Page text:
Decision ensures controversial turbine won't be turned back on in the immediate future, appeal is possible
FALMOUTH — The Falmouth Zoning Board of Appeals denied a special-permit application for one of the town's twin wind turbines Thursday night, more than a month after its members nearly unanimously found fault with a request to let the shuttered device spin again.
The decision means that Wind 1, one of the two turbines, will remain dormant in accordance with the board's September cease-and-desist order. The state's Appeals Court ruled in 2015 that the machine should have received a permit before it was constructed. Then-Building Commissioner Eladio Gore had ruled that since the turbines are owned by the town and were installed on town land, zoning laws didn't apply. That ruling forced the town to file the special-permit application.
The board voted 4-1 in favor of the denial Thursday after spending about an hour going through the decision drafted by attorney Mark Bobrowski. Board member Edward Van Keuren was the dissenting vote. As he did at a March 5 meeting where the board discussed the permit in detail, Van Keuren said Thursday that he found faults with the town's application but thought there was a path for the board to approve it by issuing a series of conditions.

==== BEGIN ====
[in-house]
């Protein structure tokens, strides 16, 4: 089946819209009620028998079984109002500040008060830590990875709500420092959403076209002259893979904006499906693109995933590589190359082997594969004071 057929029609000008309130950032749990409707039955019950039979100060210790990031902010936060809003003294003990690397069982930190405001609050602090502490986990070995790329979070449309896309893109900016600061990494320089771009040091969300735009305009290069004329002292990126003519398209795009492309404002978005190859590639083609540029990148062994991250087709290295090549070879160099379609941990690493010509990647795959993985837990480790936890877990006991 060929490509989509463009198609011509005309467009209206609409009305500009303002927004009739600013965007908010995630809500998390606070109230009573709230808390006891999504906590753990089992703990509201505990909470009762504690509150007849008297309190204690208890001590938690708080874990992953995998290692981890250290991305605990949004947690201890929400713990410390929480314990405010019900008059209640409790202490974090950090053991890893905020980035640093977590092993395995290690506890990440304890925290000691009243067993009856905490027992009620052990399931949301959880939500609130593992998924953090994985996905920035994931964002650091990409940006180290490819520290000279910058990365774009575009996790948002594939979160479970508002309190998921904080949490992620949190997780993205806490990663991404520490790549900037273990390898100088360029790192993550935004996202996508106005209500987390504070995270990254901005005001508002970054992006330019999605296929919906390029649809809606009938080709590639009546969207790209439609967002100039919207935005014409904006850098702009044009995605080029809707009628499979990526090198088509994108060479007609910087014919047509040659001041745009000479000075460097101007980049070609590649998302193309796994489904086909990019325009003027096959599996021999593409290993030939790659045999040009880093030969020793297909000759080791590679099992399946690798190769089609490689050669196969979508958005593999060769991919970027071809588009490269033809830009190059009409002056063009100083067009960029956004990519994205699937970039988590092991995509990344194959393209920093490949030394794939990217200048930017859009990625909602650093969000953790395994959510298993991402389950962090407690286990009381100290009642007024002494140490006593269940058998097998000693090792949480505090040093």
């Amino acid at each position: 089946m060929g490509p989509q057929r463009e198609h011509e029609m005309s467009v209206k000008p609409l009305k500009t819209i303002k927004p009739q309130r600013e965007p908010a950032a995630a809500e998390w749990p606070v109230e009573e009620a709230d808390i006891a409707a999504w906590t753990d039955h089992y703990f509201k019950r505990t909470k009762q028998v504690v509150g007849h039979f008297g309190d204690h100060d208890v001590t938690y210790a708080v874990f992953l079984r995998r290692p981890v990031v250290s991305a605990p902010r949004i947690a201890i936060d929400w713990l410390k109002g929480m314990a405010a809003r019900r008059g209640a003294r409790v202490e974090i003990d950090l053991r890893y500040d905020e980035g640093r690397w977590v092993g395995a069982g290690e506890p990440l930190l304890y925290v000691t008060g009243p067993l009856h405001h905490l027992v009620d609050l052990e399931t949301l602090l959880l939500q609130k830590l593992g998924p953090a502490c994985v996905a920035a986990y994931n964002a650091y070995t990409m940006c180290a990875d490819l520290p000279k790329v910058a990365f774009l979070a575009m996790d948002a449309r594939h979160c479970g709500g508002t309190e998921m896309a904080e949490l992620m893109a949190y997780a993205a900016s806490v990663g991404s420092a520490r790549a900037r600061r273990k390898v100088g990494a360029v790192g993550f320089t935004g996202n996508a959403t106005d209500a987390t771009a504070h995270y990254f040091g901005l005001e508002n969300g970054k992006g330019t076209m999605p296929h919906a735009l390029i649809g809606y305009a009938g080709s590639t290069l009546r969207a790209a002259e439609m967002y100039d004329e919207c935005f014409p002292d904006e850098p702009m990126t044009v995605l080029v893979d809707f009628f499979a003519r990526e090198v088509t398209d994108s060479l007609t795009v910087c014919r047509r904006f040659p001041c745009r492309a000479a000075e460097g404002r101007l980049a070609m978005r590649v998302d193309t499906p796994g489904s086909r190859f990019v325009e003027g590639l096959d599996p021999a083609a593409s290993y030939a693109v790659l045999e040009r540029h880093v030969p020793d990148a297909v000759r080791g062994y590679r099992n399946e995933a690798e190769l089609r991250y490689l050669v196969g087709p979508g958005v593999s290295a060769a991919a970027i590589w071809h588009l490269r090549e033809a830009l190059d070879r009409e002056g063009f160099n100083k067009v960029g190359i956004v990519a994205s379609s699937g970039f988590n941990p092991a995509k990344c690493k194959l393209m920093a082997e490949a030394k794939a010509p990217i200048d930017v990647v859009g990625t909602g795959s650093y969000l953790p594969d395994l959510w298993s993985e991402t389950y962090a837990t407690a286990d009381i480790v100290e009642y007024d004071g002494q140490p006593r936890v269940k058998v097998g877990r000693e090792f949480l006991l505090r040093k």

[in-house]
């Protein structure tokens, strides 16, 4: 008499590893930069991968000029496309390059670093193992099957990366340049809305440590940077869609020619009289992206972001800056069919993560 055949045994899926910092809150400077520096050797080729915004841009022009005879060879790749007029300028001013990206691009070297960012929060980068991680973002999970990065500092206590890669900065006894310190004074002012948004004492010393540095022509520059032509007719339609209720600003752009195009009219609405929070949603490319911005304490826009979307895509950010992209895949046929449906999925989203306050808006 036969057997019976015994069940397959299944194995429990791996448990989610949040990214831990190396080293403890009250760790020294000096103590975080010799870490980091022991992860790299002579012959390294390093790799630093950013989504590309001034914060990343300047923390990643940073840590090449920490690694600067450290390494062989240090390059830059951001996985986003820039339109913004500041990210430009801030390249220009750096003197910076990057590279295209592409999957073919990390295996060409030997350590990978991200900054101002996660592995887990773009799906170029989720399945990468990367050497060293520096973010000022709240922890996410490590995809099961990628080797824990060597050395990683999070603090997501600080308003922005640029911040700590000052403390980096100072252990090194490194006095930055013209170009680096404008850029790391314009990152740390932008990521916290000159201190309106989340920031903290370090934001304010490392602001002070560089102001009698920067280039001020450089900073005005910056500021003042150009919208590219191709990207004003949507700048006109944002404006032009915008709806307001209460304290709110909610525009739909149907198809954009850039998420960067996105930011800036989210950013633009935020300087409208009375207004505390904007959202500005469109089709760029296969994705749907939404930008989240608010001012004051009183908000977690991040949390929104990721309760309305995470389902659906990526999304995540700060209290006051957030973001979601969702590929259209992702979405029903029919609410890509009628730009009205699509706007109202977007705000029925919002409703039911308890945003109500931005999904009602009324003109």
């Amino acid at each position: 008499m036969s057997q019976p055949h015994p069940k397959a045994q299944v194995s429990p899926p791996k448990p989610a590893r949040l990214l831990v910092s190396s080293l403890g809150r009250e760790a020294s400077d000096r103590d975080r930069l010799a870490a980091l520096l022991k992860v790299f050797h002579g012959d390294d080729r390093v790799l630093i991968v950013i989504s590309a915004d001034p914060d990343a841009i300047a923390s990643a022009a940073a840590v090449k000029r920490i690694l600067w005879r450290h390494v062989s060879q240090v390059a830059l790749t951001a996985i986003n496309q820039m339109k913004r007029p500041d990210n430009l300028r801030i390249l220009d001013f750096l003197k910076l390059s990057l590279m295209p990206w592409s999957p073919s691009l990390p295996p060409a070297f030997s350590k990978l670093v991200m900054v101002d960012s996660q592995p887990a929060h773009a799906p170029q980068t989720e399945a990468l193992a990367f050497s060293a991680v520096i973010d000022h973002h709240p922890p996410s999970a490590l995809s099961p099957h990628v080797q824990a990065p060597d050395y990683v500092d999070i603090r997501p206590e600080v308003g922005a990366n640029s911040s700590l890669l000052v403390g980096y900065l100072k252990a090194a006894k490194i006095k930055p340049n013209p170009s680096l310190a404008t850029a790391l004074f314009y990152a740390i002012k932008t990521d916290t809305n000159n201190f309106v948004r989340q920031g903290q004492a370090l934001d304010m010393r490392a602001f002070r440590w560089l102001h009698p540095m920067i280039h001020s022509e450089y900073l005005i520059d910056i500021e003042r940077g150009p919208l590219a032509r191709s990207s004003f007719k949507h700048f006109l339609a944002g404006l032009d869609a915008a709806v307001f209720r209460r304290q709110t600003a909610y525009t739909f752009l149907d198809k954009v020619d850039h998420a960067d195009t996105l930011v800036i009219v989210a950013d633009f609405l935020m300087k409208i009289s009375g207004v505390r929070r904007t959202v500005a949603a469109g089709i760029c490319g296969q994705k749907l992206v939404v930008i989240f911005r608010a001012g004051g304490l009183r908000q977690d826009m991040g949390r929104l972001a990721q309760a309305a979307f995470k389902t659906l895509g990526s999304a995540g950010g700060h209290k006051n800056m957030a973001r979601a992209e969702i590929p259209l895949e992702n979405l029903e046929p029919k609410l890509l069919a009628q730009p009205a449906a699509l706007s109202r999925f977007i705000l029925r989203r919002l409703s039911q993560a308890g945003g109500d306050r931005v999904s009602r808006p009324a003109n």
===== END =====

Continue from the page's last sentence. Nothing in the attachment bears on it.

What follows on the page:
“I still feel very strongly that the town should have done some work a long time ago,” he said.
Van Keuren suggested adding language to the board's decision related to possible conditions that would have resulted in the permit's approval, but the rest of the board members declined. The denial doesn't prohibit the town from submitting a new application, although it would have to wait two years or make “specific, material changes” to its contents for an earlier reconsideration, Bobrowski said.
“Nothing you do will knock them out,” Bobrowski said.
The majority of the board members found fault with the application on more than one point, including the zoning requirement that Wind 1 will not have “adverse effects” on either the neighborhood or the town. Throughout the permit hearing, which stretched over a half-dozen meetings and several months, neighbors of the turbine presented evidence on multiple fronts, including personal testimony, in an attempt to show the negative effects of the turbine.
The turbines at the town's wastewater treatment facility on Blacksmith Shop Road have been a source of controversy since they were installed more than five years ago. Neighbors have complained about health effects from their operation and have used a number of avenues to try to shut them down, while the town has warned of dire financial consequences should either device be deactivated.
After the Zoning Board of Appeals' decision is finalized and signed by the board, it will be filed with the town clerk's office, kicking off a 20-day window for the town to file an appeal either in Barnstable Superior Court or the state's Land Court.
Christopher Senie, a Westboro attorney who represents some of the neighbors, said he expects the town will file the appeal although he's hoping Thursday's ruling will end some of the nine pending turbine-related lawsuits.
“Hopefully the parties will get together and talk about how to extricate themselves from this situation,” Senie said.
Doug Jones, chairman of the Board of Selectmen, did not immediately return a message Thursday seeking comment.